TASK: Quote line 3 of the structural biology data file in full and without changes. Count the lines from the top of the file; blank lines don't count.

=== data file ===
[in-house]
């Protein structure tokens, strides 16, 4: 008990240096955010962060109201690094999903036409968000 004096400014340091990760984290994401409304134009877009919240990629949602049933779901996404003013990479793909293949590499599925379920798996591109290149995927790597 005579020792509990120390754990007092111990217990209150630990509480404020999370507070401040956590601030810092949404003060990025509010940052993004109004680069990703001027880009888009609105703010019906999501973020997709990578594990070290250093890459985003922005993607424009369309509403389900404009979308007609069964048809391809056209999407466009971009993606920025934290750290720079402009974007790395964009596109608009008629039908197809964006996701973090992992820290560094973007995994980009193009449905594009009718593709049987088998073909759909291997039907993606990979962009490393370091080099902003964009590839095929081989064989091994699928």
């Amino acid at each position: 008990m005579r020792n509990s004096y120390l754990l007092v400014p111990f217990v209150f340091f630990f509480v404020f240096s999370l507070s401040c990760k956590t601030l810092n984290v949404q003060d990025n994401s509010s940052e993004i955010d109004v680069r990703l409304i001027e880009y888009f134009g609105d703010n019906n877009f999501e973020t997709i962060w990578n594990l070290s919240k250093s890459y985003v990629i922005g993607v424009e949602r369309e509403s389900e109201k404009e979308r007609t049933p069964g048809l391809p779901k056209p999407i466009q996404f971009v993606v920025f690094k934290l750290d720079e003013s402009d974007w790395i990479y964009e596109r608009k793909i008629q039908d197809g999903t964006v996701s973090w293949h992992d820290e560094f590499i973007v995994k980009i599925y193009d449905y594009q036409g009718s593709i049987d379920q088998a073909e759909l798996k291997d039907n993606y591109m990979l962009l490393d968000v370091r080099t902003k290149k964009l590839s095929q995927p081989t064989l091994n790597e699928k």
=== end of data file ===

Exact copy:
């Amino acid at each position: 008990m005579r020792n509990s004096y120390l754990l007092v400014p111990f217990v209150f340091f630990f509480v404020f240096s999370l507070s401040c990760k956590t601030l810092n984290v949404q003060d990025n994401s509010s940052e993004i955010d109004v680069r990703l409304i001027e880009y888009f134009g609105d703010n019906n877009f999501e973020t997709i962060w990578n594990l070290s919240k250093s890459y985003v990629i922005g993607v424009e949602r369309e509403s389900e109201k404009e979308r007609t049933p069964g048809l391809p779901k056209p999407i466009q996404f971009v993606v920025f690094k934290l750290d720079e003013s402009d974007w790395i990479y964009e596109r608009k793909i008629q039908d197809g999903t964006v996701s973090w293949h992992d820290e560094f590499i973007v995994k980009i599925y193009d449905y594009q036409g009718s593709i049987d379920q088998a073909e759909l798996k291997d039907n993606y591109m990979l962009l490393d968000v370091r080099t902003k290149k964009l590839s095929q995927p081989t064989l091994n790597e699928k």